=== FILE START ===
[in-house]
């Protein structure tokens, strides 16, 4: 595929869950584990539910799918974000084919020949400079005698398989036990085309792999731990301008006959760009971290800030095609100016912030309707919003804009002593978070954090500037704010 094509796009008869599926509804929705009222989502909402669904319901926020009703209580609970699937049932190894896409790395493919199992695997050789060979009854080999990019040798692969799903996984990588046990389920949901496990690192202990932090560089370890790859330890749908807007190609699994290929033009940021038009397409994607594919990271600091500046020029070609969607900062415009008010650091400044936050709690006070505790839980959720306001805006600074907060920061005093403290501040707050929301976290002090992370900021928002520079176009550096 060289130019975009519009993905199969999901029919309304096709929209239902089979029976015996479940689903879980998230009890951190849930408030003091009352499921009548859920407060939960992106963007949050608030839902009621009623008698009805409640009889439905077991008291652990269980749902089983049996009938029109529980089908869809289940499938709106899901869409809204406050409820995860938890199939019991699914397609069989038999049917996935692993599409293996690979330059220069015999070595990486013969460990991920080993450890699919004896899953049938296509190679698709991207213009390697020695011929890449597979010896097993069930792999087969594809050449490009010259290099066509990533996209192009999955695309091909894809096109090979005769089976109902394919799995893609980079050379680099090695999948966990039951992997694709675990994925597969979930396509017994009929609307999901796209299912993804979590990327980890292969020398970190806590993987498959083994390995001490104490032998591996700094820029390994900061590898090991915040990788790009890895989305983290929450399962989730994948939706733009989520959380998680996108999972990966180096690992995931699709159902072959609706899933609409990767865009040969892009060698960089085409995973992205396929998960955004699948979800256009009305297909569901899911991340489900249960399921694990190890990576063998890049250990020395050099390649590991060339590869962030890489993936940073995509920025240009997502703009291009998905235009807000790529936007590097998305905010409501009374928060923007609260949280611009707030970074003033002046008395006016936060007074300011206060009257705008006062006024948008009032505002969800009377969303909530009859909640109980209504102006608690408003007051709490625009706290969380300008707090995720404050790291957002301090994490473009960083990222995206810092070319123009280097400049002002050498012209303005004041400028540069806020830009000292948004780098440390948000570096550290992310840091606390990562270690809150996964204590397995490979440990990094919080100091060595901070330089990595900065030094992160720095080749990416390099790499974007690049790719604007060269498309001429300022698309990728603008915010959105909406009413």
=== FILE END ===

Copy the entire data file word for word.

[in-house]
């Protein structure tokens, strides 16, 4: 595929869950584990539910799918974000084919020949400079005698398989036990085309792999731990301008006959760009971290800030095609100016912030309707919003804009002593978070954090500037704010 094509796009008869599926509804929705009222989502909402669904319901926020009703209580609970699937049932190894896409790395493919199992695997050789060979009854080999990019040798692969799903996984990588046990389920949901496990690192202990932090560089370890790859330890749908807007190609699994290929033009940021038009397409994607594919990271600091500046020029070609969607900062415009008010650091400044936050709690006070505790839980959720306001805006600074907060920061005093403290501040707050929301976290002090992370900021928002520079176009550096 060289130019975009519009993905199969999901029919309304096709929209239902089979029976015996479940689903879980998230009890951190849930408030003091009352499921009548859920407060939960992106963007949050608030839902009621009623008698009805409640009889439905077991008291652990269980749902089983049996009938029109529980089908869809289940499938709106899901869409809204406050409820995860938890199939019991699914397609069989038999049917996935692993599409293996690979330059220069015999070595990486013969460990991920080993450890699919004896899953049938296509190679698709991207213009390697020695011929890449597979010896097993069930792999087969594809050449490009010259290099066509990533996209192009999955695309091909894809096109090979005769089976109902394919799995893609980079050379680099090695999948966990039951992997694709675990994925597969979930396509017994009929609307999901796209299912993804979590990327980890292969020398970190806590993987498959083994390995001490104490032998591996700094820029390994900061590898090991915040990788790009890895989305983290929450399962989730994948939706733009989520959380998680996108999972990966180096690992995931699709159902072959609706899933609409990767865009040969892009060698960089085409995973992205396929998960955004699948979800256009009305297909569901899911991340489900249960399921694990190890990576063998890049250990020395050099390649590991060339590869962030890489993936940073995509920025240009997502703009291009998905235009807000790529936007590097998305905010409501009374928060923007609260949280611009707030970074003033002046008395006016936060007074300011206060009257705008006062006024948008009032505002969800009377969303909530009859909640109980209504102006608690408003007051709490625009706290969380300008707090995720404050790291957002301090994490473009960083990222995206810092070319123009280097400049002002050498012209303005004041400028540069806020830009000292948004780098440390948000570096550290992310840091606390990562270690809150996964204590397995490979440990990094919080100091060595901070330089990595900065030094992160720095080749990416390099790499974007690049790719604007060269498309001429300022698309990728603008915010959105909406009413």